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  • Writer's pictureBo Jeffrey

How I Beat Covid With PhotoShop

No one in this photo was near each other at any point for this photo. Want to know how?

In late September I was tasked with figuring out how to shoot class photos for a Martial Arts school. The big emphasis that the client had was that they wanted to be able to do full group photos. At the time the city in which the client was located was in stage yellow or something of that nature and had an average of 20 students per class. So if everyone was indoors they would need to be 6 feet apart and the photo would be a mess. The photos were organized to be taken in October so with the way Canadian winter sneaks up we ruled out the potential of shooting outside.

I spent awhile frustrated about how to do this. I was discussing the trouble of executing the shoot to my girlfriend who simply shrugged and said, why don't you just photoshop them.

Easy right?

Well, there are so many factors involved that it could go wrong and look so bad so easily. But I really liked the idea.

So how do you take a photo of 20+ people and make it look like it hasn't been photoshopped together. And how do you decide who is standing, who is sitting and who is kneeling?


Preparation and Shoot

I got the client to get everyone who was planning on attending the class photos to submit their height. We divided the classes up and built possible formations of how the photos might look (10 in front 8 middle 7 back) ect.

We then spent a week measuring and taping the facilities floor to mimic the proposed distance each person would regularly stand apart from each other based on size. Obviously most of this was guess work and I couldn't know for sure if it would be accurate for every individual so I staggered the line marks slightly forward and backwards to keep a level of depth accuracy for photoshop later on.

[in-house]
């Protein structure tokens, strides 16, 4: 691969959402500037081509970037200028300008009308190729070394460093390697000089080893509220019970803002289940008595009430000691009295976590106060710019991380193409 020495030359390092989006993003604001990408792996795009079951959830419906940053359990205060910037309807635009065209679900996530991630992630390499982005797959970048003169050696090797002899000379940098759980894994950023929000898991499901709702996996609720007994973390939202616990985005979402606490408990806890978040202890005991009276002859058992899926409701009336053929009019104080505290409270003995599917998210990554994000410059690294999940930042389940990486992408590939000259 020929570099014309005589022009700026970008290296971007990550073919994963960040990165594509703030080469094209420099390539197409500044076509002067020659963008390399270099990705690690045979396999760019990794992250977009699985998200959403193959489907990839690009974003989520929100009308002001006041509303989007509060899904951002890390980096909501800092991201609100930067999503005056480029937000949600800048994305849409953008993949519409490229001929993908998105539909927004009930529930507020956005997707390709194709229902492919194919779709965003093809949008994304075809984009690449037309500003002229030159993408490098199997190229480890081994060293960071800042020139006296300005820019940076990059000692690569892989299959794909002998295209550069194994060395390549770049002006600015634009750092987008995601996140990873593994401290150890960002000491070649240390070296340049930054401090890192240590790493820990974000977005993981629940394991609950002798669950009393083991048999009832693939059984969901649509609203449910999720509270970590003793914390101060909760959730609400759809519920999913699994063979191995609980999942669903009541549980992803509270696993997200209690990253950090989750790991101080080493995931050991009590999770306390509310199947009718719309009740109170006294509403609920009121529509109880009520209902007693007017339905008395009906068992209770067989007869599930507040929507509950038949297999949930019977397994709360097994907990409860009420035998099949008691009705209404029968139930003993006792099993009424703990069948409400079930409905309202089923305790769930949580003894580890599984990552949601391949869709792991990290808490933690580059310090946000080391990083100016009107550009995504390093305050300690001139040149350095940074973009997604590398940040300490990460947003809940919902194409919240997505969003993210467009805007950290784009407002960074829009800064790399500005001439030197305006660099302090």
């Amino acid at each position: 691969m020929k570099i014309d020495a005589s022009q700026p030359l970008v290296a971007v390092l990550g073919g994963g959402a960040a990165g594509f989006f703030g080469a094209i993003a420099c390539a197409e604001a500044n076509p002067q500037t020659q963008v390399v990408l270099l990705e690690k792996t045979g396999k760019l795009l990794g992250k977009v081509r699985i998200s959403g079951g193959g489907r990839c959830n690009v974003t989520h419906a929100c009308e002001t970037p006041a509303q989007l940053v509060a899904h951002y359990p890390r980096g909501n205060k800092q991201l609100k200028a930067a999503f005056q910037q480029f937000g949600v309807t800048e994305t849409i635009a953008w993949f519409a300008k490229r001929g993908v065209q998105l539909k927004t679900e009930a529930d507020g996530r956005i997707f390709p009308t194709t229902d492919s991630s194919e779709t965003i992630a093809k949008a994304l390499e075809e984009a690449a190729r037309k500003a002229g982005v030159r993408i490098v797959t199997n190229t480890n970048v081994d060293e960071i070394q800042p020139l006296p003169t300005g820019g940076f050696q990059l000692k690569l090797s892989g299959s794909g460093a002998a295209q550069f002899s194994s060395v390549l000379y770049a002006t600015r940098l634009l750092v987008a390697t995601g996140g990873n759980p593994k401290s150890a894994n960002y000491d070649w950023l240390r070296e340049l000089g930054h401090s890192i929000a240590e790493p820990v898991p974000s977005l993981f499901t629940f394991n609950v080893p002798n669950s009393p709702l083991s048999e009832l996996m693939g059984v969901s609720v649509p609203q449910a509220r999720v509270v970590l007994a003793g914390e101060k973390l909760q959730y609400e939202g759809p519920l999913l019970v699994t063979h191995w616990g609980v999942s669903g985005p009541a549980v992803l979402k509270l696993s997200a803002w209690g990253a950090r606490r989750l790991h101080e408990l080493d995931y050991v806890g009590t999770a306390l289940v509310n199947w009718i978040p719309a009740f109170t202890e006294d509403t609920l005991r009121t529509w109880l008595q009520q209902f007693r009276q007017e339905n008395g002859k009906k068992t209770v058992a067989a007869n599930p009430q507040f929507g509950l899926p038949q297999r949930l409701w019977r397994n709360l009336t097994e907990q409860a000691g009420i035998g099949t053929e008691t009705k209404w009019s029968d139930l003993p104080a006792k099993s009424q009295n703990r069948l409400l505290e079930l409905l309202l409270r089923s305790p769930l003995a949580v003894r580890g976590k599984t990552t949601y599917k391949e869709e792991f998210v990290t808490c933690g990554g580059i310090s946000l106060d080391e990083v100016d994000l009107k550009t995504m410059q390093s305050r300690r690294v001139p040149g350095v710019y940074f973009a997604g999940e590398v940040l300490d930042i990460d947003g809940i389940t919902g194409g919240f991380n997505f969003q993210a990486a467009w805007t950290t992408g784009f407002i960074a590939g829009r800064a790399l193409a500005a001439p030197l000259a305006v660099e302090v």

I also couldn't build the exact size of the class photos because I was confident people would not show up the day of, or random people who said they weren't coming suddenly would. So to solve that variable I decided to put extra marks on each row (a maximum of 10 per row) and just have each individual take a photo on every mark in that row so that I would have the flexibility and continuity later on when editing so if anything was wrong in a photo I could choose a different photo of that individual on a different mark. (I'm extremely glad I did this but it made the editing process insanely time consuming).

On the actual shoot day I set up my camera on a tripod and put it on the measured mark that I had tested for distance a few days prior. The client organized individuals to come into the facility one at a time based on class and height (so what row they were going to be in) this step allowed us to adhere to Covid health protocols. I then had them take a photo on every individual mark and exit the facility. Another student would then enter and have their picture taken. 3 hours 100 kids and 1000+ photos later it was time to edit. (and yes some kids didn't show up and others randomly decided they wanted to make an appearance so I'm glad I made the preparations prior)


The Edit

I batched each kids 10 photos into groups in photoshop as compressed smart files and combed through which photo on which mark best fit them for their height as well as face (younger kids like to close their eyes a lot). I then made extremely dirty masks to see how each person looked standing side by side and in front of one another and made adjustments as needed. After I felt that I liked how the rough group photo looked I would take the preferred selected files of each individual and import the raw into Lightroom and then relink to photoshop. This way it would retain its raw properties.

(This step puts a heavy demand on the computer and really slowed everything down with only 30 raw photos which is why I did all my test builds using compressed lower quality files as I was working with 100s of photos at once during the test faze).

After the selects were relinked into photoshop I would start masking the photos that I had labelled, organized, and stacked on top of one another. I started with the back row because it was always the easiest to actually edit as majority of the masking was only from the neck down. I would then move to the next row and follow the procedure of masking out the entire individual.

I left the ground unmasked so that I could maintain the realism of the shadows cast by each student. I was able to do this because I shot on a tripod so the frame never moves regardless of who is in the photo.

Once all these steps were complete I went in and added curves layers to darken in between the rows to give the illusion of shadow being cast by the rows behind. I cleaned up floor and removed all of the tape marks that were still visible. Blended shadows that overlapped. smoothed and overall blended the lighting.

The final step was to brighten up the overall image, crop and export for the highest quality possible.

Now hopefully when they look back at 2020s class photo they aren't reminded of the separation and regulations of health protocols but rather the unity that martial arts can bring.


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